My School on Saturday
My school is shaped like a hexagon. I know that’s a big word, but it’s simple. Really. A hexagon has six sides. My school is a hexagon because it has six sides. Do you know why? Well, because six carbon atoms can make a hexagon. When carbon atoms join up they do this with bonds. Like tiny elastic strings that join them. One string is called a single bond and two strings are called a double bond. Double bonds are stronger than single bonds, of course. When six carbon atoms make a hexagon, they use one single bond, then a double bond, then a single and so on. That makes the hexagon stronger. And then, you can fix a hydrogen atom to each carbon atom, at all the corners of the hexagon, and you get a molecule called Benzene. Benzene smells rather nice and it burns like petrol, so you have to be very careful with it.
Benzene is very important. It’s because of Benzene that we have life on Earth. Benzene rings can join up together to make really big molecules. That’s what our bodies are made of. Trees, animals, food, plastics are all made of benzene rings. Everyone knows this of course. I learnt this when I was very little and now I look for more complicated things because I am much older. I am nine, and a half.
My school is shaped to look like a Benzene ring from the air. There are six circular domes connected by corridors, double corridors for the double bonds and single corridors for the single bonds. The domes are called C1 to C6. Connected to each dome there is another small corridor leading to six smaller circular rooms called H1 to H6.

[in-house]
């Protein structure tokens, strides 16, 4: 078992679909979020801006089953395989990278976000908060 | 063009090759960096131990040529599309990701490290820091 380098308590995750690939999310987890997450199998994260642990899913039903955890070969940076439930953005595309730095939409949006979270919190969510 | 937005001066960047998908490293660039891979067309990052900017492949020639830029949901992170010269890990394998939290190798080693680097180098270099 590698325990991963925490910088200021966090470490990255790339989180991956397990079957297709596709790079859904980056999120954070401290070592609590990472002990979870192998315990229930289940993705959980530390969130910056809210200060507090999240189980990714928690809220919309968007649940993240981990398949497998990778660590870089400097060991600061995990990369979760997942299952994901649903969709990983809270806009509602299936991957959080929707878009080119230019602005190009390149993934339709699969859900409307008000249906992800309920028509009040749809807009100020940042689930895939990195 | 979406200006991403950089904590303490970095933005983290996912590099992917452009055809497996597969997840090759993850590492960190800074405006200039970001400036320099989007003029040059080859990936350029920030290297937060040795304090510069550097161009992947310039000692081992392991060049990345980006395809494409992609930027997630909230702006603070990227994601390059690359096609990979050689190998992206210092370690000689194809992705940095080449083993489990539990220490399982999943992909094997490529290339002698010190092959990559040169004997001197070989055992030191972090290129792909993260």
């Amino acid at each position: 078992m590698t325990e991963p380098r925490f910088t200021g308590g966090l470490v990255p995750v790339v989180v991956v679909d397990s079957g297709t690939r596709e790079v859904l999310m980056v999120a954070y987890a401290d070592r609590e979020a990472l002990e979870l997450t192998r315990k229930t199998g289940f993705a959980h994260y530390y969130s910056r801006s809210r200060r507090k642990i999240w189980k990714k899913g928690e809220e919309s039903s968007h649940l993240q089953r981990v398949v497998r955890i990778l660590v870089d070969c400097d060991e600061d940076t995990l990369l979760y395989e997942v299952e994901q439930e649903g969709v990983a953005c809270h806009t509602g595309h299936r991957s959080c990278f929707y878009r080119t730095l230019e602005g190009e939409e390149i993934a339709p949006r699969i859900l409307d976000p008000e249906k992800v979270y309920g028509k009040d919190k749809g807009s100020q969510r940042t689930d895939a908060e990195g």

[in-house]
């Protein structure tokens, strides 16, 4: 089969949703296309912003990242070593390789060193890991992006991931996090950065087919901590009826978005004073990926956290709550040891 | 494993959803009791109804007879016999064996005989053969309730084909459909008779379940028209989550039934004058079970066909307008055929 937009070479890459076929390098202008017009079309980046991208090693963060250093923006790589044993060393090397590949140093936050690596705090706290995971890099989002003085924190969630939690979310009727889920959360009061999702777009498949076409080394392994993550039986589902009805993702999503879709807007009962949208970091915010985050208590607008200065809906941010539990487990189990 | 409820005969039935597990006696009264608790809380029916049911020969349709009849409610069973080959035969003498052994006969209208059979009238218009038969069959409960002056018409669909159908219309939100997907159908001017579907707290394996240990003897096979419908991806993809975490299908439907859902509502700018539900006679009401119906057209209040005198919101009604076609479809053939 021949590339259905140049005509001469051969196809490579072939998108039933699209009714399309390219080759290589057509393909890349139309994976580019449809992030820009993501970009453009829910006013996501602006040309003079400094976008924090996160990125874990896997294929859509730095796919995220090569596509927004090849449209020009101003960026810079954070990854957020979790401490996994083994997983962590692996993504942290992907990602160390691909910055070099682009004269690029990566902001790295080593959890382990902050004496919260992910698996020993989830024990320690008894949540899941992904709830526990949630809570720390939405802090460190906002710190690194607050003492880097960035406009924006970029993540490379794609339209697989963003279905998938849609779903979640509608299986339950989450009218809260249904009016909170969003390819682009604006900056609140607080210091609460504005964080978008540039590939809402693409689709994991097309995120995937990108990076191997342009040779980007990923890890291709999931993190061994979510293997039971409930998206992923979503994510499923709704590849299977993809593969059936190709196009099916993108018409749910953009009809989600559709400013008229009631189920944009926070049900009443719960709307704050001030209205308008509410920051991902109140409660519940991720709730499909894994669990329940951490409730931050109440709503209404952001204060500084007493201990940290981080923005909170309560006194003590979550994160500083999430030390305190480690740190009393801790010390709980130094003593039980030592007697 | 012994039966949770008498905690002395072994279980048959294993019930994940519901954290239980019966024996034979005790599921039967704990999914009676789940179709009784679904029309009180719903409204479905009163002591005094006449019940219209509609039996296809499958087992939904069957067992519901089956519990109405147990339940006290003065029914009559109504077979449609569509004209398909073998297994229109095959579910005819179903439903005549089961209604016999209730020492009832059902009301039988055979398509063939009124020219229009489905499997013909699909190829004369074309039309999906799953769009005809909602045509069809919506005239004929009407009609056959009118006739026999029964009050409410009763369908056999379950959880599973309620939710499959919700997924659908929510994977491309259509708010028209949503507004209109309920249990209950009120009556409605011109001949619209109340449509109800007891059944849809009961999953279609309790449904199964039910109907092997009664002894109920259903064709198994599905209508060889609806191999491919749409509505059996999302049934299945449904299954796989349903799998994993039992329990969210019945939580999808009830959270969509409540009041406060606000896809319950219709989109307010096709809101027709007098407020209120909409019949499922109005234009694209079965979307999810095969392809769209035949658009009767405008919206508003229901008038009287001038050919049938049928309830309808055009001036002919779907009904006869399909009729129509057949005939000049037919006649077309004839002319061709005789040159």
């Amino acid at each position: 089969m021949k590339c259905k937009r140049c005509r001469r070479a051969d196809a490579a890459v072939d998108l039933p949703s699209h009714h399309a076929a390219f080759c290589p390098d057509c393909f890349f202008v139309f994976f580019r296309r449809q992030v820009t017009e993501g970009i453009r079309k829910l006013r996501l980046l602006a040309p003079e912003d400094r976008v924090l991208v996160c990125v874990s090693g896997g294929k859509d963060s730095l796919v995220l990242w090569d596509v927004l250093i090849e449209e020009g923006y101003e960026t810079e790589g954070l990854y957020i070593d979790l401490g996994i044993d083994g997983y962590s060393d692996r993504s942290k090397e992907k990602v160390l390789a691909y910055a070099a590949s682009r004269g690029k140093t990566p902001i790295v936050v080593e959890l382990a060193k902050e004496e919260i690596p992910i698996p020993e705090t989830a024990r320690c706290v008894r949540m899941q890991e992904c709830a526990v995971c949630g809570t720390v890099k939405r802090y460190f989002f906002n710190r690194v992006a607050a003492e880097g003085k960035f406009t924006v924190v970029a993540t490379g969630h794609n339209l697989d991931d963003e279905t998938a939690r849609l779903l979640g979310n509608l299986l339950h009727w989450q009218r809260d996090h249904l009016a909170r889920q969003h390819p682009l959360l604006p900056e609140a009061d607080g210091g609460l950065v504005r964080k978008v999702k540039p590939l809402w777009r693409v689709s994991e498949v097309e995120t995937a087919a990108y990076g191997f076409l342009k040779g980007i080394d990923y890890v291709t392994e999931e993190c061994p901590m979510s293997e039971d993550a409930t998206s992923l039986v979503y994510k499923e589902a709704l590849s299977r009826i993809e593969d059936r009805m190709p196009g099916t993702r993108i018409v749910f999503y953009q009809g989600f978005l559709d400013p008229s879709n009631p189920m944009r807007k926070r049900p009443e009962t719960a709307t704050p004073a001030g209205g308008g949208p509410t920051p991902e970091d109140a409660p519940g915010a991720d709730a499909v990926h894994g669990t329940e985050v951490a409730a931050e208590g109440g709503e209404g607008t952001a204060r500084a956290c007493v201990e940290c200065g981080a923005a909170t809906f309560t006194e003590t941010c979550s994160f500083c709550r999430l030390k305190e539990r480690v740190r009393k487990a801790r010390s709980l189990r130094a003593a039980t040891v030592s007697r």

We can do what we like in my school. First, we decide what we want to know and how to know it. Sometime we choose study. This means you have to listen to a teacher and write down what she says. Most of the time we learn – by getting together with our friends and surfing and searching the Cloud. I don’t like studying much because it makes me feel sleepy.
On Saturday, Pa and Mum and I had a big breakfast, but things were not good after that. Pa got really annoyed with mum and threw his coffee on the ground. They were arguing and made me go up to my room. I didn’t want to so I stood near the door until Pa said, ‘Jini, get out’ so loudly that I started to cry and ran upstairs. I knew then he was going to hit mum and I heard her sobbing and falling.
I tried not to listen but they were really loud, so I put on my earplugs and told Prime that I was not happy. Prime said to take it near the door so it could listen too. Pa was saying things I couldn’t understand and he was kicking and slapping my mum.
‘Go to school, Jini’, said Prime.
‘But its Saturday’
‘GO TO SCHOOL’, Prime said, loudly.
I put Prime in its silicone case, hung it around my neck and slipped out of the back door. It took twenty minutes of running to reach school and it was all closed. Prime connected with school and everything came on at once. I could not see very well because I was crying. Not a lot, you know. Just a bit.
All the walls in my school are of glass and I ran into H4 because I saw Granny Diane come on sleepily on the wall. She is my best friend, although she was not looking her best, early morning in her country, Belgium, four and a half hours behind Indian time.
‘Good morning, Diane, why are you here on Saturday?’, I asked.
‘Your Prime called me Jini, are you OK?’
Diane has a soft voice and it makes me feel very comfortable so we sat and talked for a long time. Diane told me about people and relationships and how not to get worried about things. She was also typing all the time, I could tell, although she pretended not to.